The Sport of Avoiding Sports and Exercise: A Rational Emotive Behavior Therapy Perspective

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Albert Ellis Institute for Rational-Emotive Therapy

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The purpose of this article is to apply the rational emotive behavior therapy (REBT) perspective to motivation to begin and continue regular exercise or sport involvement. A basic premise is that exercise and sports avoidance are usually motivated by low frustration tolerance and/or irrational fears of failing. The treatment of exercise and sports avoidance by REBT is multimodal, integrative, and involves the use of cognitive, emotive, and behavioral methods. Cognitive methods include disputing irrational beliefs, learning rational coping self-statements, referenting, and reframing. Emotive methods include the use of strong dramatic statements, rational emotive imagery, shame-attacking exercises, and role-playing. Various behavioral methods such as anxiety reducing assignments, operant conditioning, paradoxical homework, and stimulus control are explained. REBT focuses on helping exercise and sport avoiders find their inhibitory demands and change the demands into healthy preferences while promoting unconditional self-acceptance.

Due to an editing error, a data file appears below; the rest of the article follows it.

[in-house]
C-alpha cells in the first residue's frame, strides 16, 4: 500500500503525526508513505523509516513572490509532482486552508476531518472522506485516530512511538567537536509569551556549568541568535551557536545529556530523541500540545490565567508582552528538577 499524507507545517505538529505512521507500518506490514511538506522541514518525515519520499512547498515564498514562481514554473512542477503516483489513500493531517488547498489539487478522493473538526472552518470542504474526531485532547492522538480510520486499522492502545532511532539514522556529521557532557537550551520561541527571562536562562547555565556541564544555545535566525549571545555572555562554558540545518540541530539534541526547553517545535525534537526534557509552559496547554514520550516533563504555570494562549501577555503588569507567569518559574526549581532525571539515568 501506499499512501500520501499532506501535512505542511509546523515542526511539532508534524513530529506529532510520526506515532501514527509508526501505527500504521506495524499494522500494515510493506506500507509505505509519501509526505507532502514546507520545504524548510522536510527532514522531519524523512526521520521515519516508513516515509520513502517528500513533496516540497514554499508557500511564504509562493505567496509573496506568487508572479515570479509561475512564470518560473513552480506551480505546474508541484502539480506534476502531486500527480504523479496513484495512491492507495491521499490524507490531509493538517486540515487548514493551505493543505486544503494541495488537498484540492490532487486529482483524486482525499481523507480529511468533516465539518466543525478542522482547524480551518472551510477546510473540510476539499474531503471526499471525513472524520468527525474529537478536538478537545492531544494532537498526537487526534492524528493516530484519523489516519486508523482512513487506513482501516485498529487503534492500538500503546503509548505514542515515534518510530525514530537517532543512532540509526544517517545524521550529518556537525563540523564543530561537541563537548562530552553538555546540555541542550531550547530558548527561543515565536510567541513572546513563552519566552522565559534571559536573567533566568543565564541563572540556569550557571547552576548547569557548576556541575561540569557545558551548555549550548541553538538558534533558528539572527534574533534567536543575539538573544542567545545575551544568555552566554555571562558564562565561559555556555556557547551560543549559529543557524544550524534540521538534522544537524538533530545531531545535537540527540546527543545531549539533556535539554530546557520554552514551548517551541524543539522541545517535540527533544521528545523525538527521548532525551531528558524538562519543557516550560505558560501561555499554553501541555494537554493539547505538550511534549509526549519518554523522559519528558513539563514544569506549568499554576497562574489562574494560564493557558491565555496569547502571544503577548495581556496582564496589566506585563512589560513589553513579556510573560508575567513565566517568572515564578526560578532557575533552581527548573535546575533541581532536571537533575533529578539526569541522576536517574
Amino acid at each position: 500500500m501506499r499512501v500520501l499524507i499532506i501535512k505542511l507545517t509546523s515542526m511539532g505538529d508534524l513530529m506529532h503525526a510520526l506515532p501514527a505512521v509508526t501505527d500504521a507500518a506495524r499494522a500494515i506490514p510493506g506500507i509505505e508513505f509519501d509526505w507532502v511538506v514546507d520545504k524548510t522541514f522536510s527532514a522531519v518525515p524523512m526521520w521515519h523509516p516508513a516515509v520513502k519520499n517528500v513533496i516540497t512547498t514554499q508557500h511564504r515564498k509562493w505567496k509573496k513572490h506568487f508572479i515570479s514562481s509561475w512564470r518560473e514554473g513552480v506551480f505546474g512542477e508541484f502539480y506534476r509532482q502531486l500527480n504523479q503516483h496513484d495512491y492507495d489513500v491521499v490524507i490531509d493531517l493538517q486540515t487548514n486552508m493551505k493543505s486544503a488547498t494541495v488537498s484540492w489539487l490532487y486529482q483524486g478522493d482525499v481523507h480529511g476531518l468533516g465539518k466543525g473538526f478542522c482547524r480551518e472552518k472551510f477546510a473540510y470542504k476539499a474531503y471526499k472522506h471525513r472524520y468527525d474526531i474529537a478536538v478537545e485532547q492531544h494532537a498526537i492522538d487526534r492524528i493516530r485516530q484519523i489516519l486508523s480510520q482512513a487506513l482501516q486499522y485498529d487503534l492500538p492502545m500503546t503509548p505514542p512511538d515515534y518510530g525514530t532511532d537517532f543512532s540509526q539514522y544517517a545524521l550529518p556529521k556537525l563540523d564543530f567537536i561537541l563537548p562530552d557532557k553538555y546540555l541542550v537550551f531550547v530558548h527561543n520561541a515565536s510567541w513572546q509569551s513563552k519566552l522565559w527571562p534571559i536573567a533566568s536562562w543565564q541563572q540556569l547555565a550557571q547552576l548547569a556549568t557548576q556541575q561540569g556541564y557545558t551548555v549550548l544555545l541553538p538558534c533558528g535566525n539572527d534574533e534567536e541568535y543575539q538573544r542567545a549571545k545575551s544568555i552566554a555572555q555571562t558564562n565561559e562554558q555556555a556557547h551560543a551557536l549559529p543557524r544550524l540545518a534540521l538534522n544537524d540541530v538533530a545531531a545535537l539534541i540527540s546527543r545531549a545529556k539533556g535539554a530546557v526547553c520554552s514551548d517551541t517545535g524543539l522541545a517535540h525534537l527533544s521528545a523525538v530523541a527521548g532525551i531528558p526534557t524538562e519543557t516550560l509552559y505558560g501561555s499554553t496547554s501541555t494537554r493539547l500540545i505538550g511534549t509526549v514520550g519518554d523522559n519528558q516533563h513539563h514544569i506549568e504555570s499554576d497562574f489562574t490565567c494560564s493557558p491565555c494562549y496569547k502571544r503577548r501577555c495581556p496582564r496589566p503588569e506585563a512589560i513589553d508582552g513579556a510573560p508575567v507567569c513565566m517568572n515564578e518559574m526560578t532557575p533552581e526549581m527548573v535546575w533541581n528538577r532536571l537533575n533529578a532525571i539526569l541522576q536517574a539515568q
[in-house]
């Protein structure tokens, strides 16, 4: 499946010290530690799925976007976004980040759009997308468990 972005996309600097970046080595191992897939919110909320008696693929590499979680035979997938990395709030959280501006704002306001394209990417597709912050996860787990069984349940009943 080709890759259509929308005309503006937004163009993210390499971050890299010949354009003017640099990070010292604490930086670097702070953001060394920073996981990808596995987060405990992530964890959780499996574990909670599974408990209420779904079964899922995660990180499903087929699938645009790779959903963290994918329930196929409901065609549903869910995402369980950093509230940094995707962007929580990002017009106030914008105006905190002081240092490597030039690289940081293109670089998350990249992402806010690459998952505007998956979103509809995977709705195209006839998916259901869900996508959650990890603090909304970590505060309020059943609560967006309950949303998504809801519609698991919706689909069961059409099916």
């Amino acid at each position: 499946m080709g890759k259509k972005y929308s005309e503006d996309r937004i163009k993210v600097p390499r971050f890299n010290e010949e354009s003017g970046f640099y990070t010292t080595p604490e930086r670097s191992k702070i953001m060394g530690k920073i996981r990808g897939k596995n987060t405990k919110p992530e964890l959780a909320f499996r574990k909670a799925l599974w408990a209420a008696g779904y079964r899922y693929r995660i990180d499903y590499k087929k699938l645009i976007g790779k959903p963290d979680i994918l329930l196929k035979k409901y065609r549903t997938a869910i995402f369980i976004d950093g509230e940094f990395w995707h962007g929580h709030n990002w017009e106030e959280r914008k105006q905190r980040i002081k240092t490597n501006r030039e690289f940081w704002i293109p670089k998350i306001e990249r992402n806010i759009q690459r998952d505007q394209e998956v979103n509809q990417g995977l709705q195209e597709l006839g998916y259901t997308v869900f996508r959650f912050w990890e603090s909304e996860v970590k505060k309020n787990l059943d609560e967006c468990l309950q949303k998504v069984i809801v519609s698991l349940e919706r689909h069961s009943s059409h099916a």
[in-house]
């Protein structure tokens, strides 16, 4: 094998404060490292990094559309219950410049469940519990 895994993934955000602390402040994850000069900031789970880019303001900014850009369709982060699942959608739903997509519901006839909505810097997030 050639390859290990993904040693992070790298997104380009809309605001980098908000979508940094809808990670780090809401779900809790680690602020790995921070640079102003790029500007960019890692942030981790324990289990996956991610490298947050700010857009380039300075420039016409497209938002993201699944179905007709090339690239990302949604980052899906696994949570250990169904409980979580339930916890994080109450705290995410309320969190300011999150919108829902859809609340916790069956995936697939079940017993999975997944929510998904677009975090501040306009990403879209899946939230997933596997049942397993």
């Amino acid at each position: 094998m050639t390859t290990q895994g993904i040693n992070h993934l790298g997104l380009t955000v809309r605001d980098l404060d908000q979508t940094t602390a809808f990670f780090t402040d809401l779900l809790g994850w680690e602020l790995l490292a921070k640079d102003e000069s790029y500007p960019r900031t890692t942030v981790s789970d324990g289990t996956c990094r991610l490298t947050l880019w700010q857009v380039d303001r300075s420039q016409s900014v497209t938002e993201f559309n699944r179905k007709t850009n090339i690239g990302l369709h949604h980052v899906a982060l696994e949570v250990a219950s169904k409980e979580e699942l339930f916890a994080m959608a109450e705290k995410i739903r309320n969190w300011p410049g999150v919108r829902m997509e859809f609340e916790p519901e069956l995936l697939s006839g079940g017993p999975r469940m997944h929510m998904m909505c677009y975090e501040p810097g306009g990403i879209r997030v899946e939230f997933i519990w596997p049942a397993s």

Albert Ellis is with the Institute for Rational-Emotive Therapy, 45 East 65th St., New York, NY 10021.

Editor’s note: This article represents Dr. Ellis’s invited address to Division 47, Exercise and Sport Psychology, at the 1993 APA convention in Toronto, Canada. Because this article was not refereed, Jim Taylor, of the TSP editorial board, was invited to contribute a response. Dr. Taylor’s response follows this article.—Robin S. Vealey, Editor

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